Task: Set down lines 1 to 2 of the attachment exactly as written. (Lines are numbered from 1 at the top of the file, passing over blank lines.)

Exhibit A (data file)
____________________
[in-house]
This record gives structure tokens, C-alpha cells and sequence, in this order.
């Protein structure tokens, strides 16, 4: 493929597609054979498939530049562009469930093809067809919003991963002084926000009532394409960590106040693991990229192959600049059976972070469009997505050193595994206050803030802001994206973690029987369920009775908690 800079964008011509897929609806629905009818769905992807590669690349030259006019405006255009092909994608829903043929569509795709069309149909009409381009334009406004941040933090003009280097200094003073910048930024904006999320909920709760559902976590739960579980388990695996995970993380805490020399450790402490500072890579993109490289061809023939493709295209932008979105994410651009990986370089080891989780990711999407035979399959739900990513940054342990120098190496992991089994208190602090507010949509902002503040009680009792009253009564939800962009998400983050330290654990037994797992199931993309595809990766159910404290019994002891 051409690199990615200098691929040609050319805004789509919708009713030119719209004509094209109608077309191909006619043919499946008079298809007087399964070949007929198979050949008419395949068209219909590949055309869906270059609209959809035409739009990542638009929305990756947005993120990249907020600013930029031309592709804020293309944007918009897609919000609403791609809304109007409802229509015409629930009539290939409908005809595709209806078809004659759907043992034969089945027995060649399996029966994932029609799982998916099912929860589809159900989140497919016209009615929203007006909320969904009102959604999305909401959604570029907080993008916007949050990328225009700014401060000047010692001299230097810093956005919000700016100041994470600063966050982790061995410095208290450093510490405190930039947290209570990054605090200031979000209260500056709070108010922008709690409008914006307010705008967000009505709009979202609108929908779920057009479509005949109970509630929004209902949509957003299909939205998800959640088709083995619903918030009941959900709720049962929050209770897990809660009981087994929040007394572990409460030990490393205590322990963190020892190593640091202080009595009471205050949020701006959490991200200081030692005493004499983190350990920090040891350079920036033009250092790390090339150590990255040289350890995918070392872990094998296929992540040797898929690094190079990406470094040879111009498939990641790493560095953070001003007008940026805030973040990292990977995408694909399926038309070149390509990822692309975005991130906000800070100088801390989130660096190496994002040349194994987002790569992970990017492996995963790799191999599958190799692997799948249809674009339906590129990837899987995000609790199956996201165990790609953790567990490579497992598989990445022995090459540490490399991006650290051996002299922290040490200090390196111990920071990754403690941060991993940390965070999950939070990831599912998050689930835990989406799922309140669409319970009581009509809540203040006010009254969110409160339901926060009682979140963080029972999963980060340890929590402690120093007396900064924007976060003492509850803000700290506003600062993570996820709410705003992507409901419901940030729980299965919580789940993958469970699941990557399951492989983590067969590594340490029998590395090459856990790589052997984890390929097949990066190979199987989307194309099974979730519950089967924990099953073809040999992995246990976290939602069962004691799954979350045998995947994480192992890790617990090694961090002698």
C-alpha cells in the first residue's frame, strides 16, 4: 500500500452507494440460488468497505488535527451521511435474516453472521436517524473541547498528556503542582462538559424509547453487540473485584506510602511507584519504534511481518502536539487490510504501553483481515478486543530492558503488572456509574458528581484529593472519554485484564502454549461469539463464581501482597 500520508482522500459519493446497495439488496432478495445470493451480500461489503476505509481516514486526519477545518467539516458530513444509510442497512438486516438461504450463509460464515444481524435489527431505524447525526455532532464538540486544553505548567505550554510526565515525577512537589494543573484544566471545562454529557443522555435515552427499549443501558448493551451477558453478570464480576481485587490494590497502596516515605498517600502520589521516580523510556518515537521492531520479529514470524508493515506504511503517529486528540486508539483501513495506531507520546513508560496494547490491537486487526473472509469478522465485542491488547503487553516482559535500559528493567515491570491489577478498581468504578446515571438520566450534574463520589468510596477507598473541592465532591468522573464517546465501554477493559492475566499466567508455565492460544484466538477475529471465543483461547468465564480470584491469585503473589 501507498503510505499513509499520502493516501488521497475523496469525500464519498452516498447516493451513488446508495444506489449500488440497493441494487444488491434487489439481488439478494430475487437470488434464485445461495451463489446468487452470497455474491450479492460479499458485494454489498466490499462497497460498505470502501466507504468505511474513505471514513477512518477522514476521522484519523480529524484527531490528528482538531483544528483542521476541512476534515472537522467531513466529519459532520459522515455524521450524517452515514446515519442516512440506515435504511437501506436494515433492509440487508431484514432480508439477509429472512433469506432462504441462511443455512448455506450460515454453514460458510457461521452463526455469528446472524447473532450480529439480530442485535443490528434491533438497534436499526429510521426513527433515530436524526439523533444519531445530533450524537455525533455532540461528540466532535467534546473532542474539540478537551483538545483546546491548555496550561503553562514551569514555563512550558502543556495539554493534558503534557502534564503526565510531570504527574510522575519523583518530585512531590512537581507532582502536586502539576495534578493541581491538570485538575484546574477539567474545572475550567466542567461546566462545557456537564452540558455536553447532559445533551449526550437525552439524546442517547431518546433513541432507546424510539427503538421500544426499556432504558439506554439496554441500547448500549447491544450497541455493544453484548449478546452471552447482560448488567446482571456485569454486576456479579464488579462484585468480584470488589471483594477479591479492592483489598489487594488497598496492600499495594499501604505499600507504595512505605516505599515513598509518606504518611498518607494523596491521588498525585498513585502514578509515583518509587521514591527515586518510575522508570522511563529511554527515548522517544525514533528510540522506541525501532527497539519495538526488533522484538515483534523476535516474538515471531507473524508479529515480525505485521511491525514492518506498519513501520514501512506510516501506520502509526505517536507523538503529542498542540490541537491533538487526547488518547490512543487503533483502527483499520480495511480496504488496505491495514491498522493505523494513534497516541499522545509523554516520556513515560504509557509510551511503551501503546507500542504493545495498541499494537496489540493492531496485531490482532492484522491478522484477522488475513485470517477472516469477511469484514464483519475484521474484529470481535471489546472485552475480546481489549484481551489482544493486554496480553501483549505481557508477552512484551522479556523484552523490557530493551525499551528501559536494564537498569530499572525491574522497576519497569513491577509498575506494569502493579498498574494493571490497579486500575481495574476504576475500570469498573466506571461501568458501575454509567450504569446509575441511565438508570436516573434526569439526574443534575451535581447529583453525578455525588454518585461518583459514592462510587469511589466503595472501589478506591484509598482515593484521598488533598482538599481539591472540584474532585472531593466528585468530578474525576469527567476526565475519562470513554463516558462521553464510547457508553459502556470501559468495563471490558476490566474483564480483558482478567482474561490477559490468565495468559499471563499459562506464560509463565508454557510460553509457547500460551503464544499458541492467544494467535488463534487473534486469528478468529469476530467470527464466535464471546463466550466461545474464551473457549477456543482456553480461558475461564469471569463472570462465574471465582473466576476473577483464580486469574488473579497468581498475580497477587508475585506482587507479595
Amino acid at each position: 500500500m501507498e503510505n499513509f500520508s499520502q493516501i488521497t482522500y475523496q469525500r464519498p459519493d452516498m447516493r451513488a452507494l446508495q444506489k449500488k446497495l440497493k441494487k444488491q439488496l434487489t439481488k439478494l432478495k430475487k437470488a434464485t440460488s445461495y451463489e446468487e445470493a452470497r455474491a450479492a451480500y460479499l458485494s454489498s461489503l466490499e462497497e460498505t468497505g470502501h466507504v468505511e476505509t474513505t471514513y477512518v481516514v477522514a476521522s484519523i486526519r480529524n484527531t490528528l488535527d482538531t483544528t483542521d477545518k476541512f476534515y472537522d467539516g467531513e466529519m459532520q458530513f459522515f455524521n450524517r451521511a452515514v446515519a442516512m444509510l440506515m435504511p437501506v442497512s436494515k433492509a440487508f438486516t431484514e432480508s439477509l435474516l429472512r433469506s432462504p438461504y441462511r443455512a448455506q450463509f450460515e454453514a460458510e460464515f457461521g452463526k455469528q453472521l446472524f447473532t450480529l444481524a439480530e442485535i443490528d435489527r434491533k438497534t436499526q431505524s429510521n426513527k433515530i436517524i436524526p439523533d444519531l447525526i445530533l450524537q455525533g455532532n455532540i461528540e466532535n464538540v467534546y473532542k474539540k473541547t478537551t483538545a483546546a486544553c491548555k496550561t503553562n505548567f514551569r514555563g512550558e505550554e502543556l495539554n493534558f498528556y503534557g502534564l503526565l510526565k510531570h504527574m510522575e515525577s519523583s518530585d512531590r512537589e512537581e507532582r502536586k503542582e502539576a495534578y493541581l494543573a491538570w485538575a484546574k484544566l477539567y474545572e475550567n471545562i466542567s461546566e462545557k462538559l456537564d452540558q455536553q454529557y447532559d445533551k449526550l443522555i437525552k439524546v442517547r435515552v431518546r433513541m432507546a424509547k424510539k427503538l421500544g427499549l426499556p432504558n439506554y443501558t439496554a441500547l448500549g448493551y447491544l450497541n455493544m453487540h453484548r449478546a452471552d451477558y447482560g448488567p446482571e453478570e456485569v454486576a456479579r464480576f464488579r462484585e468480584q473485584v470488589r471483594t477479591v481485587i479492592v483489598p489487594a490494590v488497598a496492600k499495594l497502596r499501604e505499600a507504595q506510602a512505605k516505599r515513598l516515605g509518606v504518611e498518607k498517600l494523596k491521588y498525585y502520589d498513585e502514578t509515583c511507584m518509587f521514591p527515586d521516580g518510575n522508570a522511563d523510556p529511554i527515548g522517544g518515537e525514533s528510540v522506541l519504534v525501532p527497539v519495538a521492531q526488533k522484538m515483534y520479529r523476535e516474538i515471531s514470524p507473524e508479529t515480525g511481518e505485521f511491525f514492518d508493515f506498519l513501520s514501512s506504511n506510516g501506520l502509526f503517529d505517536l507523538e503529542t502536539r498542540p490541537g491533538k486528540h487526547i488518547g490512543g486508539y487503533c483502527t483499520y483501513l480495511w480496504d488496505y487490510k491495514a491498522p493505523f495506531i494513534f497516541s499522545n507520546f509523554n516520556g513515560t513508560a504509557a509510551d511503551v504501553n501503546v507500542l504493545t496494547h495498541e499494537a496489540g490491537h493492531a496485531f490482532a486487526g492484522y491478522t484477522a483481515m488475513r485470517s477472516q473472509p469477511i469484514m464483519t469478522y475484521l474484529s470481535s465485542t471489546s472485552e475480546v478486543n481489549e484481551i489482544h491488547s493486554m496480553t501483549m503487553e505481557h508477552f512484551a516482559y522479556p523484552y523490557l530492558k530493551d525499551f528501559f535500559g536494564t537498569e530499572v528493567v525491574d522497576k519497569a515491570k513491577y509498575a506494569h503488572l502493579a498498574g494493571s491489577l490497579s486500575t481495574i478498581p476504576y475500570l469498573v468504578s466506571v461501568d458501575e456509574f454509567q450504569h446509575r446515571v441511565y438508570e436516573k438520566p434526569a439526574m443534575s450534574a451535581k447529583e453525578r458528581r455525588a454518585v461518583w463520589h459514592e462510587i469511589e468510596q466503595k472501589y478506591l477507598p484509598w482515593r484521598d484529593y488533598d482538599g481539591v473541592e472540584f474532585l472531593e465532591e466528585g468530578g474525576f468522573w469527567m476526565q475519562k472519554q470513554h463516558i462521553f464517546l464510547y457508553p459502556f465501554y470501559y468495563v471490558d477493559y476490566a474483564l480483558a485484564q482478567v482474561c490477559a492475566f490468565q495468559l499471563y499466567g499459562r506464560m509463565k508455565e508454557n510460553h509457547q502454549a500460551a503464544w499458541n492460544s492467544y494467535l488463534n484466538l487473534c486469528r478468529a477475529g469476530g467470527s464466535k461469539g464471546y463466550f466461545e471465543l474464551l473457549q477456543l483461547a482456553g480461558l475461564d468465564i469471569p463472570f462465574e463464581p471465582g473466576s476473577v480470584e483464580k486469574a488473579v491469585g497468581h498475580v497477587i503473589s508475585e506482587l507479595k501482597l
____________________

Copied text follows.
[in-house]
This record gives structure tokens, C-alpha cells and sequence, in this order.